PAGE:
My Name is Claudia. I just came across your website on my search for a good humidifier for my baby grant that I will get next week. I purchased a kawai baby grant GE-1. I’m exited and scared at the same time. First, I never owned such a precious piece of an instrument and second I do not want to destroy it. So my first question is about a good in room humidifier. I do not want to put one into my piano. Is there a brand you could recommend? I read much about a Venta humidifier, a German company. Second, and for this i might have to send you some pictures. It will be placed in a large room with a very large window. The question is, is this a good place or should I stay away from it?

  8. James Harding Post author

    Hello, Claudia, and congrats on your new piano! I’ll address your last question first. The large window you spoke of – which direction does it face? If it’s an East-facing window that gets a tremendous amount of sunlight through it, you might consider a different location for your piano (or some pretty hefty window coverings). Direct sunlight shining on your piano creates heat that can damage the instrument over time (and ruin its tuning stability). If the window doesn’t get much sun, you should be alright. As for the humidifier, I only have three rules: 1 – Make sure the humidifier is big enough for your room. Don’t get one that’s too small and think that putting it close to the piano will work. 2 – Get a COOL water/mist humidifier. Warm water units can grow bacteria, etc. 3 – Make sure you CLEAN it and change the filters regularly. If you follow these three rules, you should be ok. I don’t have a specific brand recommendation. Good luck with your new piano and thanks for finding us online!

  9. Gabriel

    Hi James,

    I just moved here to Lake Forest, CA last year and I have noticed high humidity most of time in the house with the hygrometer ( placing it on top of my grand Steinway) reaching to mostly on high 65 (weeks) and few days of low on 30-40 (days). Now I’m just using the regular humidifier but since the piano is in a very open area (formal living is open to dining, family room and kitchen with half of stairs-split level), it’s constantly running and it’s costing a lot on my electric bills. It’s a 70 pint dehumidifier and I need to dump water out twice a day! This is the second year we are here and I’m noticing my keys starting to stick. Currently the dehumidifier is under my grand piano setting at 50, but the hygrometer on top of my piano is still showing 57. I’m seriously looking into purchasing the dampp chase for my piano but was wondering since the air around the entire areas are so high in humidity. Is the dampp chaser really going to work? And by looking at the diagram of how they install the piano life saver for grand …it’s simply putting under the piano, not really inside the piano, just under the soundboard. It’s really hard to believe that it’s going to work with such a high level of humidity outside the piano almost all of the time. And on top of that, I do not want to invest on this and found out that my keys are still sticking. And one more thing, the technician that I currently using told me the price to install is $600-700. And with just the dehumidifier is $100 less?? What is actually the correct price overall? I might have to search for another technician. Lastly is there a downside of getting the dampp chaser?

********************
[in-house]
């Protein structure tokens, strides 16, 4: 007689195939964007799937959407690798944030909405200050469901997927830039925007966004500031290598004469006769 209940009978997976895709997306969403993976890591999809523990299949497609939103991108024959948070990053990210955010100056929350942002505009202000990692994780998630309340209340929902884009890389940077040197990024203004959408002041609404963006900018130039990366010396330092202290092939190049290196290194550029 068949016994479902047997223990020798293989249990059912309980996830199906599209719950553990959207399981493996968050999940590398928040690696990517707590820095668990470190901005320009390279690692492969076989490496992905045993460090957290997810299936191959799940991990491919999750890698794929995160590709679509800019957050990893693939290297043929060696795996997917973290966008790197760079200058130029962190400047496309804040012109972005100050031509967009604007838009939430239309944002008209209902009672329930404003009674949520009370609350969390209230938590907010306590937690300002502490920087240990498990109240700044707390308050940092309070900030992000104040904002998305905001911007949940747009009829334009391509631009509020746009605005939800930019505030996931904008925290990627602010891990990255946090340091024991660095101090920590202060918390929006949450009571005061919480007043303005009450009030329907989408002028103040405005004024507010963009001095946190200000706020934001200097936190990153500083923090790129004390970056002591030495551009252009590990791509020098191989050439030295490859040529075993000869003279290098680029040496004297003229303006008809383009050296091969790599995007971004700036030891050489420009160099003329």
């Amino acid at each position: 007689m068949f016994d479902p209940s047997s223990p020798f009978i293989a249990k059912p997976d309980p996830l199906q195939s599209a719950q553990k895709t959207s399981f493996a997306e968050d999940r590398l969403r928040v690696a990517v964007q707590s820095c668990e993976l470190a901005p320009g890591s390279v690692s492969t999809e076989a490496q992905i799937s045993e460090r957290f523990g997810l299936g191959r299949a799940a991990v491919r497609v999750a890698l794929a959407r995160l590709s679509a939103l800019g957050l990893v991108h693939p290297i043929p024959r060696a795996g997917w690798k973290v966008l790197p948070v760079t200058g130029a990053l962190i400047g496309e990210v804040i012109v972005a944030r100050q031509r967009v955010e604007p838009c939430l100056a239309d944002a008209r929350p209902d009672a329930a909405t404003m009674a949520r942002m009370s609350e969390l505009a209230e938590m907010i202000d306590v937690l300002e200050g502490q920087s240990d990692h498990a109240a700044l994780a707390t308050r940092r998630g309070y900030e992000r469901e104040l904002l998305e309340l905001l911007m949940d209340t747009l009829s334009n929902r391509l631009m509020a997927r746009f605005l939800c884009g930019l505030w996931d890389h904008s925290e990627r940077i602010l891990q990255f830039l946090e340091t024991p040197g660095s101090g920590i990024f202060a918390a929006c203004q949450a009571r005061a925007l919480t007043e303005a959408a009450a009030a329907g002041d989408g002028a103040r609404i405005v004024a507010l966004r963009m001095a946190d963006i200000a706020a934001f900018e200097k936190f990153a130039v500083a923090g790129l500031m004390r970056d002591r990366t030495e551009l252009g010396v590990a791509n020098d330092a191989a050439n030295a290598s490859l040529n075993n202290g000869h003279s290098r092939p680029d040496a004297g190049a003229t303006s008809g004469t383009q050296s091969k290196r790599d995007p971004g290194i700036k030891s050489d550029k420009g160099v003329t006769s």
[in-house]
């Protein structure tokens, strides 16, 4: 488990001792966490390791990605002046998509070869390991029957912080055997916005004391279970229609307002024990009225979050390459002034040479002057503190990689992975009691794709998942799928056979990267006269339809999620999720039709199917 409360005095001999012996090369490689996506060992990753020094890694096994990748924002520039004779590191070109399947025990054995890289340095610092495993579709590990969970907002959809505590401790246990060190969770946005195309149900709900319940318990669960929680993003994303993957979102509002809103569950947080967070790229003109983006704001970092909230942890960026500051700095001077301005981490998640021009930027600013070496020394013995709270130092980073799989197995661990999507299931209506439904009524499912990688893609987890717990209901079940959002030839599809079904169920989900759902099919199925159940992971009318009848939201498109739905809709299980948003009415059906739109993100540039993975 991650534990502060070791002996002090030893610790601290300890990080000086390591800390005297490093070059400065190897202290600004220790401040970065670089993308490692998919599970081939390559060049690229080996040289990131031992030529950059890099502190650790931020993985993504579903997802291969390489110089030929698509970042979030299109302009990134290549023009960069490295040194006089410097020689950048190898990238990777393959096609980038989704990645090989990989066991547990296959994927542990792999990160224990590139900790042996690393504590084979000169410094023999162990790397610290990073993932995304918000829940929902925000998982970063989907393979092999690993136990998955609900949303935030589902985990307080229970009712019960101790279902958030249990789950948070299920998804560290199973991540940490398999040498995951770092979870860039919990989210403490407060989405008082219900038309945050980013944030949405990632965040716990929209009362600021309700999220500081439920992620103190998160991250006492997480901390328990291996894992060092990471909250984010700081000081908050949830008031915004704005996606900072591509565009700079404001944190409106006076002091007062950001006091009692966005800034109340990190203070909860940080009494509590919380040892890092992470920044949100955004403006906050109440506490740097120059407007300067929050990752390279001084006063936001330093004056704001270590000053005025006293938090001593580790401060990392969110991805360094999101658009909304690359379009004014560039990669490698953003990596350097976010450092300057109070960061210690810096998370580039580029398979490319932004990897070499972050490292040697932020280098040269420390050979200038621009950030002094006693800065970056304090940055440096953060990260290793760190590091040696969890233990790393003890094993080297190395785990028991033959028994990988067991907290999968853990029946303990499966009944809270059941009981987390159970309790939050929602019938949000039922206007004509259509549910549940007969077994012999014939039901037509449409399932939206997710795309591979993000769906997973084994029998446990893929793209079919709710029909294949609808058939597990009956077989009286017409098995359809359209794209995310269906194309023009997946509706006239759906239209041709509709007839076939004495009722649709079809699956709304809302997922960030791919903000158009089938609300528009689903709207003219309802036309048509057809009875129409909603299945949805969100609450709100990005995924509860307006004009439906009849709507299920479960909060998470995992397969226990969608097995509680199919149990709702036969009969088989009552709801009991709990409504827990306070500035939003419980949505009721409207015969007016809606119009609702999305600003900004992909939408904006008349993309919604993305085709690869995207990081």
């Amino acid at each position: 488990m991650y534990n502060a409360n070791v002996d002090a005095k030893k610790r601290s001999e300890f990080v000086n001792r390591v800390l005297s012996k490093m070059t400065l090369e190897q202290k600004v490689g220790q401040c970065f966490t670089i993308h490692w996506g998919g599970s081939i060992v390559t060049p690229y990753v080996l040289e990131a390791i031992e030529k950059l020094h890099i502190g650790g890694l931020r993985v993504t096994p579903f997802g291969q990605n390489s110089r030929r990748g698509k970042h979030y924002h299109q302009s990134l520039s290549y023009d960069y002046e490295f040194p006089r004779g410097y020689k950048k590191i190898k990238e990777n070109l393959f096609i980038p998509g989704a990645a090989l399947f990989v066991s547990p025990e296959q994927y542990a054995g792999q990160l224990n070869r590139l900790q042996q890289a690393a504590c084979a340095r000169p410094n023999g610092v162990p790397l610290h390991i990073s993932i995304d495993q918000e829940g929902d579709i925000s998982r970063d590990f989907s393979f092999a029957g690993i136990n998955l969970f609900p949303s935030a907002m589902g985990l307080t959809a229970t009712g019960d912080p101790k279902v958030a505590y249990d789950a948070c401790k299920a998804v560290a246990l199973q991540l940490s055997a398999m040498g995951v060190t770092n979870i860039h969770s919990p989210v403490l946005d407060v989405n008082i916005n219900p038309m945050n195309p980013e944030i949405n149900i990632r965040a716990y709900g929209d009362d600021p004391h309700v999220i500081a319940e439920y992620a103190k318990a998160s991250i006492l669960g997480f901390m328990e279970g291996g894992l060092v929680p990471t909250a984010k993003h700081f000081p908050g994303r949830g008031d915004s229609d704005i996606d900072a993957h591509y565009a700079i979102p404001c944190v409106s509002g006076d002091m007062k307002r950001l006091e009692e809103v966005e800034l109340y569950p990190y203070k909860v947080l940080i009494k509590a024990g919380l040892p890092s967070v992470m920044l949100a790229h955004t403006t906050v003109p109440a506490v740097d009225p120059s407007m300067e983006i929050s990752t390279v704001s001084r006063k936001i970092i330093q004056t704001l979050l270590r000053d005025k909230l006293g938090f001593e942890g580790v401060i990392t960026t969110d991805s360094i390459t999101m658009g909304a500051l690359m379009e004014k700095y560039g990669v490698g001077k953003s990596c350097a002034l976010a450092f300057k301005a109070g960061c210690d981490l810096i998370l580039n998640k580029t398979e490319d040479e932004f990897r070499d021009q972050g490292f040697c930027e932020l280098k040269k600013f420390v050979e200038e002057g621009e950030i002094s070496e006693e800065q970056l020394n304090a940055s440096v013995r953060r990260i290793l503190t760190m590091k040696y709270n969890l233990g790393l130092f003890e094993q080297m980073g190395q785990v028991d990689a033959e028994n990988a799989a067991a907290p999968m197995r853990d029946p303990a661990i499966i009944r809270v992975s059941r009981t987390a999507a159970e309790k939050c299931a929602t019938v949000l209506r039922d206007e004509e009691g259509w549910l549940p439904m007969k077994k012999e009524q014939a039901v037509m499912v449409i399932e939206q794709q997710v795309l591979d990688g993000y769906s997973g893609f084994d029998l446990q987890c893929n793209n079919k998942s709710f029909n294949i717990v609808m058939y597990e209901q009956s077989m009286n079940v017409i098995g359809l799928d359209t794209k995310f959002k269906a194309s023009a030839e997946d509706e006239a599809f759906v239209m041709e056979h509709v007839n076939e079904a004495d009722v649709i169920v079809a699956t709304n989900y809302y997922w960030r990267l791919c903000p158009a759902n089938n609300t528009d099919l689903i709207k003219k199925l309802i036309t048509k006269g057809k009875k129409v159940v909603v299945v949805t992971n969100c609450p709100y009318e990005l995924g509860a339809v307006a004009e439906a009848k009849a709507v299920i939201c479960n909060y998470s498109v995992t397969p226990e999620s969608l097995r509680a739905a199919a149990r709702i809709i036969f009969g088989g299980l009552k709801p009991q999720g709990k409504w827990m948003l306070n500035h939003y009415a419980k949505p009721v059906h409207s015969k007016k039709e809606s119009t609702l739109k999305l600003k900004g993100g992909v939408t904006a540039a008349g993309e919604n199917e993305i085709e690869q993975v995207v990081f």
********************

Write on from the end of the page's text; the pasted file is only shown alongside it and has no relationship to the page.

Desperate to hear from you!

  10. James Harding Post author

    Hi, Gabriel, and thank you for contacting us! I can certainly sense the frustration in your voice. …and rightfully so. It sounds like you really do have a humidity problem in your home. Ideally, Steinway would like to see their pianos sitting in a relatively constant humidity of 40-60%. This is a real challenge for some climates and it sounds like you might need a larger dehumidifier to help manage this. You might check with your HVAC person and get a price for adding a dehumidifier system to your house. If that is too pricey, the only other suggestion I have is to add a second dehumidifier to the room. I know that is twice the work for you, but it’s the best way to keep your piano in a comfortable environment. The Dampp Chaser system is designed to protect the piano’s soundboard. It does that pretty well, but it has little impact on the piano’s action. …and you’d have to drain the water out of it as well. In this situation, I don’t think it would work well for you. (I also think the price they are charging you for it is a bit high. I would expect the full system to be $500-$600 personally. The dehumidifier should be quite a bit less. If you decide to pursue that, you might want to check around. As for a downside to having a Dampp Chaser, the only thing that comes to mind is the extra work. You have to clean the system from time to time, you have to use a special pad treatment solution every time you add water and you have to replace the pads from time to time (on the humidifier part). The dehumidifier alone is quite a bit less maintenance, but I don’t know that it will do much for those sticky keys. I’d hate for you to spend the money and find out the system isn’t helping you. As always, the best approach is a whole-room approach. If you can do that, you’ll be happier and so will your piano. Best of luck!